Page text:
# $f: V \mapsto V$ is a projection, show $V = \ker(\pi) \oplus \operatorname{Im}(\pi)$ [duplicate]

I think I need to use the fact that if $v \in V$, then $v = (v - \pi(v)) + \pi(v)$

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## marked as duplicate by Martin Sleziak, Pedro Tamaroff♦, Micah, Thomas, Erick WongDec 1 '12 at 3:06

This question was marked as an exact duplicate of an existing question.

A rather quick method would be using the exact sequence $0\to\ker f\to V\to V/\ker f\to0$. – akkkk Nov 30 '12 at 20:55
Please put your entire equation in the math environment, not just the extra symbols you need. So write \$\pi\circ\pi=\pi\$ instead of \$\pi\$o\$\pi\$=\$\pi\$. – akkkk Nov 30 '12 at 21:09

Take $v\in V$. You need to show that it can be expressed as a sum of a vector in the kernel of $\pi$, and a vector in the image of $\pi$, and in exactly one way.

You have actually already shown that $v$ decomposes in this way : $v=\big(v-\pi(v)\big)+\pi(v)$ and $v-\pi(v)\in\mathrm{Ker}(\pi)$, since $\pi\big(v-\pi(v)\big)=\pi(v)-\pi\circ\pi(v)=\pi(v)-\pi(v)=0~$ because $\pi$ is a projection, while $\pi(v)\in\mathrm{Im}(\pi)$. So $v$ is the sum of a vector in the kernel of $\pi$ and one in one its image.

Thus far we know that $V=\mathrm{Im}(\pi)+\mathrm{Ker}(\pi)$, and what remains to be shown is that $\mathrm{Im}(\pi)\oplus\mathrm{Ker}(\pi)$ i.e. $\mathrm{Im}(\pi)\cap\mathrm{Ker}(\pi)=\lbrace 0\rbrace$. So consider $w\in\mathrm{Im}(\pi)\cap\mathrm{Ker}(\pi)$ : by definition, there is a vector $v\in V$ with $w=\pi(v)$, and $\pi(w)=0$, but then $$0=\pi(w)=\pi(\pi(v))=\pi\circ\pi(v)=\pi(v)=w,$$ so $w=0$ and $\mathrm{Im}(\pi)\cap\mathrm{Ker}(\pi)=\lbrace 0\rbrace$, so finally $$V=\mathrm{Im}(\pi)\oplus\mathrm{Ker}(\pi).$$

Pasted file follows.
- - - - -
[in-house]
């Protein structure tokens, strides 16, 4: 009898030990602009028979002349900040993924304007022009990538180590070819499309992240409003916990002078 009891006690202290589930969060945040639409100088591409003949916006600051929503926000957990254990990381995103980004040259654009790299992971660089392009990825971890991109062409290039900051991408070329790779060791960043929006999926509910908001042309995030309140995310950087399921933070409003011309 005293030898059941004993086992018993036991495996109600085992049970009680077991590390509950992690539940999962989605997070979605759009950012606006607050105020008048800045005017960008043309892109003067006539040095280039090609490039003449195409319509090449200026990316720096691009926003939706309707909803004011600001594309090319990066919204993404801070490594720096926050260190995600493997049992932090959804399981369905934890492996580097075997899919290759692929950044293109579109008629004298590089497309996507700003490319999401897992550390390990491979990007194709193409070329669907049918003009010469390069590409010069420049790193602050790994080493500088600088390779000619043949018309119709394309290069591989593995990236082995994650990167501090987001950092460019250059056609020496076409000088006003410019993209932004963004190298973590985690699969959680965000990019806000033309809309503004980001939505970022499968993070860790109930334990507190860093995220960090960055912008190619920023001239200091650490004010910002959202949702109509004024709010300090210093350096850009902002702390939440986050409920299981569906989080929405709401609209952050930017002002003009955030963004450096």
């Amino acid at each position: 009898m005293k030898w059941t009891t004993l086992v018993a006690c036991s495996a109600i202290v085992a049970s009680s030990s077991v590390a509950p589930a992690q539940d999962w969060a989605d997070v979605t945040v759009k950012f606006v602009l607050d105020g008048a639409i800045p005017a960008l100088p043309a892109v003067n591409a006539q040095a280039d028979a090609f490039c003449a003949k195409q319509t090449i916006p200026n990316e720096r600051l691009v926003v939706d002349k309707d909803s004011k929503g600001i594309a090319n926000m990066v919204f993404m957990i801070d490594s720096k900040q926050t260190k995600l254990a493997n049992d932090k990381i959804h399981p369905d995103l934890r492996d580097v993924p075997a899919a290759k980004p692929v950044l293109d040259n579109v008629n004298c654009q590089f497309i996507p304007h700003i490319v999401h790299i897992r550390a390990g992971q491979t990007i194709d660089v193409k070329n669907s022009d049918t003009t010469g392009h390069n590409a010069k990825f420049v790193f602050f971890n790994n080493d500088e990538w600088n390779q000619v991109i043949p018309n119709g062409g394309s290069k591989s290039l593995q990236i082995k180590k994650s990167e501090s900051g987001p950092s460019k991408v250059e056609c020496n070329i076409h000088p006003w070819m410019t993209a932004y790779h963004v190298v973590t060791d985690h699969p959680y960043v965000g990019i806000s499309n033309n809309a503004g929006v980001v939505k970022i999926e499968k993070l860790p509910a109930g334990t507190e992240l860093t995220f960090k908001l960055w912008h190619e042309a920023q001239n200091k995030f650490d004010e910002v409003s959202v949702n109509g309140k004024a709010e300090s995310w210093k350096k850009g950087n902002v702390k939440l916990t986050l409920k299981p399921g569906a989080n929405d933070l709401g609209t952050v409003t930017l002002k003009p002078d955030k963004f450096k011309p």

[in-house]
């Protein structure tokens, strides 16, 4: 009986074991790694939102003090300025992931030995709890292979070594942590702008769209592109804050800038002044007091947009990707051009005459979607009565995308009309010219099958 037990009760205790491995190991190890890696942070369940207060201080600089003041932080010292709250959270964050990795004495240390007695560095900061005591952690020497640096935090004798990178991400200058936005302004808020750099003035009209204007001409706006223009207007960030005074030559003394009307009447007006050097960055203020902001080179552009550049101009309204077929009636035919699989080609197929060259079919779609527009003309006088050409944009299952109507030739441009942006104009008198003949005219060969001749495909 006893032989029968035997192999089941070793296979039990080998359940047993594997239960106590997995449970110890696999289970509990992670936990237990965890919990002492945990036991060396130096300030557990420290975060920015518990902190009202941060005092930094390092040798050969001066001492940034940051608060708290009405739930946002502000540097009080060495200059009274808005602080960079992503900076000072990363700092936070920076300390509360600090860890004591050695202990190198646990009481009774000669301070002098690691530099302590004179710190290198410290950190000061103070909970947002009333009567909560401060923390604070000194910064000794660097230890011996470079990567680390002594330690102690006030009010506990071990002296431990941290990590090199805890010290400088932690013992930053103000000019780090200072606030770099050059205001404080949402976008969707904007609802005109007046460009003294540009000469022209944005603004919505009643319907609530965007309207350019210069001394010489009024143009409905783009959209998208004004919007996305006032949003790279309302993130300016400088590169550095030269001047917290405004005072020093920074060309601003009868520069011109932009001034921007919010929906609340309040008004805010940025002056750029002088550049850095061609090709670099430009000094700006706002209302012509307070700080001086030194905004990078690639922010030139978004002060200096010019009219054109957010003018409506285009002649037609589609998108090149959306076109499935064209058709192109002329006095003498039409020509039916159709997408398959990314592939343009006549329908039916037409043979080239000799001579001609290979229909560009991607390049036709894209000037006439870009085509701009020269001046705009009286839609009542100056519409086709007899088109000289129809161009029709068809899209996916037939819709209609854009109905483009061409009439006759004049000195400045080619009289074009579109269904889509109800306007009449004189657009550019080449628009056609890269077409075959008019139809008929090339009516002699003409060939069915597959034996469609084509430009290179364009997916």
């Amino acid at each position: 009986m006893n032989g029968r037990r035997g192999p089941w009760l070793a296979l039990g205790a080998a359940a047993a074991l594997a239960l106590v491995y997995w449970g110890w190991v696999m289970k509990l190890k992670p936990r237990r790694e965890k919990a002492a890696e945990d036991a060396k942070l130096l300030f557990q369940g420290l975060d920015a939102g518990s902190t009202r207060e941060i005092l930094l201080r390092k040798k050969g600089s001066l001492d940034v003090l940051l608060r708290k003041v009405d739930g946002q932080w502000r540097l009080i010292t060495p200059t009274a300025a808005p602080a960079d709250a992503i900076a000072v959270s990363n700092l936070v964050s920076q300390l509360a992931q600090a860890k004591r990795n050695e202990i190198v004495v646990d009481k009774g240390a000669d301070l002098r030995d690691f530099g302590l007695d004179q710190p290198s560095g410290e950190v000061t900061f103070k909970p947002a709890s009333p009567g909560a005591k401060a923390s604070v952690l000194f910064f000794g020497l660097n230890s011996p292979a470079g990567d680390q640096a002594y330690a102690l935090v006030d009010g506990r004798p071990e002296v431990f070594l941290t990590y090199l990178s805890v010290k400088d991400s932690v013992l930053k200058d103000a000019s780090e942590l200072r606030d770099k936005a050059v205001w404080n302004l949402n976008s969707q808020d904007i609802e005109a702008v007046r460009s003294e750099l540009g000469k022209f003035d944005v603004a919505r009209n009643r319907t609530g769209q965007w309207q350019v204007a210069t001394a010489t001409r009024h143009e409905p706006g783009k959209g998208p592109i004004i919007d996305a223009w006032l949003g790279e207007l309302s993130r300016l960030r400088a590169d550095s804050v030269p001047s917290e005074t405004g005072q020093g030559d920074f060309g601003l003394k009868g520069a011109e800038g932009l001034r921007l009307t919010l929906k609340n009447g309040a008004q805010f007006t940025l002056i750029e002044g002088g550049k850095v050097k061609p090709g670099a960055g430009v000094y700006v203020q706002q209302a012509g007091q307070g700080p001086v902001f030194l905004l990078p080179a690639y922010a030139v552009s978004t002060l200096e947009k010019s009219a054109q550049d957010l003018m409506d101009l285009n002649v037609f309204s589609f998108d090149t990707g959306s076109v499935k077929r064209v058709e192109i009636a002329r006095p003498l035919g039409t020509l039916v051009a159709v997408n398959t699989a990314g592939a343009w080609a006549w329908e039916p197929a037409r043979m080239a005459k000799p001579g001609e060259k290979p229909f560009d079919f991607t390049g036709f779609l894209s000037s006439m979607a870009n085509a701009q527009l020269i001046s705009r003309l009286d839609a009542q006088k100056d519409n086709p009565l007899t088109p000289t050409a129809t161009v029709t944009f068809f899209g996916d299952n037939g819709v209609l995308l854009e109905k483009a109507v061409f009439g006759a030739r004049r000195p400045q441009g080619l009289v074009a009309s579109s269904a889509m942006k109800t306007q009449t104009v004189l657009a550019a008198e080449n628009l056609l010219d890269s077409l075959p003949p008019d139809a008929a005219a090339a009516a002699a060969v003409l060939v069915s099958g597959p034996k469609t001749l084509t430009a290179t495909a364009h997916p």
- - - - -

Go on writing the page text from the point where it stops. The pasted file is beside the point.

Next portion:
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Do we need to know that $f^2=I$, the identity map? – grayQuant Sep 19 '15 at 18:16

Let v be in V. Since π is a projection, π^2 = π. Thus if v is in V, π(v - π(v)) = π(v) - π^2(v) = π(v) - π(v) = 0, i.e., v - π(v) is in Ker(π). So v = (v - π(v)) + π(v) is in Ker(π) + Im(π). Since v is arbitary, this shows that V = Ker(π) + Im(π). To see that the sum is direct, suppose w is an element of the intersection of Ker(π) and Im(π). Then π(w) = 0 and w = π(u) for some u in V. Hence w = π(u) = π^2(u) = π(π(u)) = π(w) = 0. Hence V = Ker(π) ⊕ Im(π).

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"So v = (v - π(v)) + π(v) is in Ker(π) + Im(π)." Please explain. – akkkk Nov 30 '12 at 20:53
What do you mean by $\ker(\pi)+im(\pi)$? Do you mean $\ker(\pi)\oplus im(\pi)$? In that case, equivalence is not clear to me. – akkkk Nov 30 '12 at 21:07
In that case you haven't proven that $\ker(\pi)+\operatorname{im}(\pi)=\ker(\pi)\oplus\operatorname{im}(\pi)$, only $\ker(\pi)\cap\operatorname{im}(\pi)\subset\ker(\pi)+\operatorname{im}(\pi)$ – akkkk Nov 30 '12 at 21:17
Your map $v\mapsto(v-f(v),f(v))$ is a good one. Is it a linear space? What is its dimension? – akkkk Nov 30 '12 at 21:24

Let's call $\pi$ the projection. So: $\pi^2=\pi \Rightarrow \pi(\pi-Id)=0 \Rightarrow t(t-1)$ is divided by minimim polynomial that nullify $\pi;$ so $\pi$ is diagonalizzable, so you did it.

$V=W_0 \oplus W_1$ (since Generalized Eigenspace Decomposition Theorem of V)$= V_0 \oplus V_1$ (since diagonazation)

For further info check: http://www.dm.unipi.it/~benedett/JORDAN.pdf.

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